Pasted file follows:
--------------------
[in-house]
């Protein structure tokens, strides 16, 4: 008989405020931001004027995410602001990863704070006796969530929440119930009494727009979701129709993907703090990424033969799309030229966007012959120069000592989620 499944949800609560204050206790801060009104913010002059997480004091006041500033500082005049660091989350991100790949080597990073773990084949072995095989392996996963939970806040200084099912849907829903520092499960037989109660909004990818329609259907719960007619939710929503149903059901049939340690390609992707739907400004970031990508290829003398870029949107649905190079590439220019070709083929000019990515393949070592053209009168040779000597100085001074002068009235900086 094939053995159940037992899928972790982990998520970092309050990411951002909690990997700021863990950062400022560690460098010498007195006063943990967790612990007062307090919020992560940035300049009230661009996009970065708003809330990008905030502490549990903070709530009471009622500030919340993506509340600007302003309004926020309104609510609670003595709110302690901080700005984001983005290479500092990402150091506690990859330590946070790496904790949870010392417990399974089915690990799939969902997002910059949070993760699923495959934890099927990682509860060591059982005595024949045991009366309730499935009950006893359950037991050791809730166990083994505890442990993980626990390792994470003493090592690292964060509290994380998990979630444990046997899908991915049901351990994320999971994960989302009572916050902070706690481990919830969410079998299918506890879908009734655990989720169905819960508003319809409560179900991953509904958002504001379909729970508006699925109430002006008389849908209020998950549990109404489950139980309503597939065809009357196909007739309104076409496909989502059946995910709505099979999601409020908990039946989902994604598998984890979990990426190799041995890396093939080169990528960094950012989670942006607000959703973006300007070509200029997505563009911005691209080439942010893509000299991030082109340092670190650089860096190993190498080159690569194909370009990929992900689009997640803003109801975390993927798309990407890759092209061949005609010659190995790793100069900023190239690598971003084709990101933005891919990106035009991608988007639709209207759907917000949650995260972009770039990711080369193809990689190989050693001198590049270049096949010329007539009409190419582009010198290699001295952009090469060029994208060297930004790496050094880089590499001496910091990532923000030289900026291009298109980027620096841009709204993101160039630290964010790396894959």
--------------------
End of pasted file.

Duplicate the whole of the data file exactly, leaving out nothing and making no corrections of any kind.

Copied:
[in-house]
């Protein structure tokens, strides 16, 4: 008989405020931001004027995410602001990863704070006796969530929440119930009494727009979701129709993907703090990424033969799309030229966007012959120069000592989620 499944949800609560204050206790801060009104913010002059997480004091006041500033500082005049660091989350991100790949080597990073773990084949072995095989392996996963939970806040200084099912849907829903520092499960037989109660909004990818329609259907719960007619939710929503149903059901049939340690390609992707739907400004970031990508290829003398870029949107649905190079590439220019070709083929000019990515393949070592053209009168040779000597100085001074002068009235900086 094939053995159940037992899928972790982990998520970092309050990411951002909690990997700021863990950062400022560690460098010498007195006063943990967790612990007062307090919020992560940035300049009230661009996009970065708003809330990008905030502490549990903070709530009471009622500030919340993506509340600007302003309004926020309104609510609670003595709110302690901080700005984001983005290479500092990402150091506690990859330590946070790496904790949870010392417990399974089915690990799939969902997002910059949070993760699923495959934890099927990682509860060591059982005595024949045991009366309730499935009950006893359950037991050791809730166990083994505890442990993980626990390792994470003493090592690292964060509290994380998990979630444990046997899908991915049901351990994320999971994960989302009572916050902070706690481990919830969410079998299918506890879908009734655990989720169905819960508003319809409560179900991953509904958002504001379909729970508006699925109430002006008389849908209020998950549990109404489950139980309503597939065809009357196909007739309104076409496909989502059946995910709505099979999601409020908990039946989902994604598998984890979990990426190799041995890396093939080169990528960094950012989670942006607000959703973006300007070509200029997505563009911005691209080439942010893509000299991030082109340092670190650089860096190993190498080159690569194909370009990929992900689009997640803003109801975390993927798309990407890759092209061949005609010659190995790793100069900023190239690598971003084709990101933005891919990106035009991608988007639709209207759907917000949650995260972009770039990711080369193809990689190989050693001198590049270049096949010329007539009409190419582009010198290699001295952009090469060029994208060297930004790496050094880089590499001496910091990532923000030289900026291009298109980027620096841009709204993101160039630290964010790396894959």